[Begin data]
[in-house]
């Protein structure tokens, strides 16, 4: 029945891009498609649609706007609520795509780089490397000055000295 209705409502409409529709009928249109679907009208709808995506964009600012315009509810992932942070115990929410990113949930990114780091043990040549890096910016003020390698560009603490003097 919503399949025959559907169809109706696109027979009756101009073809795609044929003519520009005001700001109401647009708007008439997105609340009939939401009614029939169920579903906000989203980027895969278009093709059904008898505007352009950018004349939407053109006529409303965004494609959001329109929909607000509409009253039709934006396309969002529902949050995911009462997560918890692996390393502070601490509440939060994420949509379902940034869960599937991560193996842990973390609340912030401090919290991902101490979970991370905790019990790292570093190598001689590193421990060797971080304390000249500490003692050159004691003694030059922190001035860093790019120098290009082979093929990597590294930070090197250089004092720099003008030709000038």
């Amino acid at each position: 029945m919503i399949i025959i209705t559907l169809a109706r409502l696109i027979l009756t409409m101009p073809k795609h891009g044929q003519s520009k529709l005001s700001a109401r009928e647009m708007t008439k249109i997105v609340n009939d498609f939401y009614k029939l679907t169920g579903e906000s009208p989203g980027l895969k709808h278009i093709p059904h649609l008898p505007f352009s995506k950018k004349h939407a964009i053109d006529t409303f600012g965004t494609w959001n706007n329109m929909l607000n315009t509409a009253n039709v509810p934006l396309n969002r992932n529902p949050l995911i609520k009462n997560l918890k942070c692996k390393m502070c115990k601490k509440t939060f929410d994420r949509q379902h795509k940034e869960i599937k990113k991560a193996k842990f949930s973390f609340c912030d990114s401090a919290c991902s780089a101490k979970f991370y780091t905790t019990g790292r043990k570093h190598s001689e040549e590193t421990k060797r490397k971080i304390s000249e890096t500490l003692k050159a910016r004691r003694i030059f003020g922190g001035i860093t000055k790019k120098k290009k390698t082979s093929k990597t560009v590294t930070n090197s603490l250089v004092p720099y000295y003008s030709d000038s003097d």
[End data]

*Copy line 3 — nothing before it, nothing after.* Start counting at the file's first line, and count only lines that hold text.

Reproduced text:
């Amino acid at each position: 029945m919503i399949i025959i209705t559907l169809a109706r409502l696109i027979l009756t409409m101009p073809k795609h891009g044929q003519s520009k529709l005001s700001a109401r009928e647009m708007t008439k249109i997105v609340n009939d498609f939401y009614k029939l679907t169920g579903e906000s009208p989203g980027l895969k709808h278009i093709p059904h649609l008898p505007f352009s995506k950018k004349h939407a964009i053109d006529t409303f600012g965004t494609w959001n706007n329109m929909l607000n315009t509409a009253n039709v509810p934006l396309n969002r992932n529902p949050l995911i609520k009462n997560l918890k942070c692996k390393m502070c115990k601490k509440t939060f929410d994420r949509q379902h795509k940034e869960i599937k990113k991560a193996k842990f949930s973390f609340c912030d990114s401090a919290c991902s780089a101490k979970f991370y780091t905790t019990g790292r043990k570093h190598s001689e040549e590193t421990k060797r490397k971080i304390s000249e890096t500490l003692k050159a910016r004691r003694i030059f003020g922190g001035i860093t000055k790019k120098k290009k390698t082979s093929k990597t560009v590294t930070n090197s603490l250089v004092p720099y000295y003008s030709d000038s003097d």